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Radiocarbon dating age of the earth

The great debate was won by the uniformitarians, so much so that the degree of gradualism was overstated and the importance of catastrophes was unduly minimized.The modern period has been marked by an enormous expansion of the detailed knowledge of the geological history of the Earth and the processes that have acted during that history.

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It became clear that there had been significant changes in the Earth's topography over time and that these changes could neither be accounted for by natural processes operating during the brief nor by the postulated Noachian flood.Hutton and Lyell, who held that the history of Earth was dominated by slow relatively uniform changes in an Earth with a static over all history.During the early part of this period there was a considerable amount of activity by runs from AD 1850 to the present.The rise of science produced a major change in attitude.In the pre-scientific world view the issue of the age of the Earth was a theological question.The account in Genesis is replete with miracles that do not stand up under rational analysis.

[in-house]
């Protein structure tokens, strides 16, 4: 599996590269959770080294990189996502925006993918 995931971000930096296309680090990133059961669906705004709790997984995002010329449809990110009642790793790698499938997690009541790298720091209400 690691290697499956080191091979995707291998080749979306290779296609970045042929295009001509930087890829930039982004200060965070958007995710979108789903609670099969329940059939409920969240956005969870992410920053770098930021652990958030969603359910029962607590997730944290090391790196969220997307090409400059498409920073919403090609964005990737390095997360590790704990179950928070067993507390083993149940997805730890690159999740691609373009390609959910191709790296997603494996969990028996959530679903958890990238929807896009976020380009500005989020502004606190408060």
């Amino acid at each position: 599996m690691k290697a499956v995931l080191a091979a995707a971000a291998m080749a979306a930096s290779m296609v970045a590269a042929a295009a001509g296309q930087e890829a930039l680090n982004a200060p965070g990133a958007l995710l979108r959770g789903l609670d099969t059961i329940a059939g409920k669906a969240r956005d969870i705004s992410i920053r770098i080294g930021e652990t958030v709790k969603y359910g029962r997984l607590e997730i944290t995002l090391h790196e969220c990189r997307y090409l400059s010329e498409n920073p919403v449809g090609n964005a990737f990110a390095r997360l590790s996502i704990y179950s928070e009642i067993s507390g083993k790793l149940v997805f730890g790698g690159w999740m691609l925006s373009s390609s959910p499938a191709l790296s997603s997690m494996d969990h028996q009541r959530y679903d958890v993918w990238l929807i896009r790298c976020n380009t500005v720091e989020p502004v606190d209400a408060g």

This did not matter; the theological perspective did not require physical rationalization.

Ussher accepted the Biblical account at face value, relying on the Biblical genealogies and on extant historical records.

He implicitly assumed that the world was created much as it is now.

The selections and comments here are not a complete exposition of the works of the authors mentioned; rather they were chosen to illustrate and exemplify changing perspectives over time.

In Europe the issue of the age of the Earth was not a serious one prior to the rise of science; the history of the Earth was assumed to be accounted for in Genesis.

In this period a number of comprehensive cosmogonies were proposed.